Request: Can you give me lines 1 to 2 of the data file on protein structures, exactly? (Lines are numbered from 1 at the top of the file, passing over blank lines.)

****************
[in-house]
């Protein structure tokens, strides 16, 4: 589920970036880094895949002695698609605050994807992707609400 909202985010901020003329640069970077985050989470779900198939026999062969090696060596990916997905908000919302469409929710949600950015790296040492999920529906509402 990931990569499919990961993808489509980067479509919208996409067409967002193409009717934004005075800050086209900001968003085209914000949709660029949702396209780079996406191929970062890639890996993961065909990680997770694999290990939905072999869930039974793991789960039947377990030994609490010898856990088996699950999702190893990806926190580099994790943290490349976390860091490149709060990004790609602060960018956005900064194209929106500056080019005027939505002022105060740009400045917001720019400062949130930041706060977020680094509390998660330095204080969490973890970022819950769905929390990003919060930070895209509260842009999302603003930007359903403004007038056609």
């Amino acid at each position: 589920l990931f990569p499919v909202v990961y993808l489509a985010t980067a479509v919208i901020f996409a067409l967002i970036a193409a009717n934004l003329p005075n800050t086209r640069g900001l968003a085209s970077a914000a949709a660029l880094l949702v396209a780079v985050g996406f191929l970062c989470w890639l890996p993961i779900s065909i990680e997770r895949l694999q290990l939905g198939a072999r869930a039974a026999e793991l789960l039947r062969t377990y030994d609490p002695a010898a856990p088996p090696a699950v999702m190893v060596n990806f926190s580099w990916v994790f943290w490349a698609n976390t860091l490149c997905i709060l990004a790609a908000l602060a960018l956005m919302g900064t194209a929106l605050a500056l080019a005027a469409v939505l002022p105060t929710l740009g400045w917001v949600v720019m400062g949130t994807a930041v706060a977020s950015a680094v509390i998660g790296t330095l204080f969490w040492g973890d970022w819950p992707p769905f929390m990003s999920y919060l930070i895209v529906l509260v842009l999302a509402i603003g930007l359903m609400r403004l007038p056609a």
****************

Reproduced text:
[in-house]
């Protein structure tokens, strides 16, 4: 589920970036880094895949002695698609605050994807992707609400 909202985010901020003329640069970077985050989470779900198939026999062969090696060596990916997905908000919302469409929710949600950015790296040492999920529906509402 990931990569499919990961993808489509980067479509919208996409067409967002193409009717934004005075800050086209900001968003085209914000949709660029949702396209780079996406191929970062890639890996993961065909990680997770694999290990939905072999869930039974793991789960039947377990030994609490010898856990088996699950999702190893990806926190580099994790943290490349976390860091490149709060990004790609602060960018956005900064194209929106500056080019005027939505002022105060740009400045917001720019400062949130930041706060977020680094509390998660330095204080969490973890970022819950769905929390990003919060930070895209509260842009999302603003930007359903403004007038056609």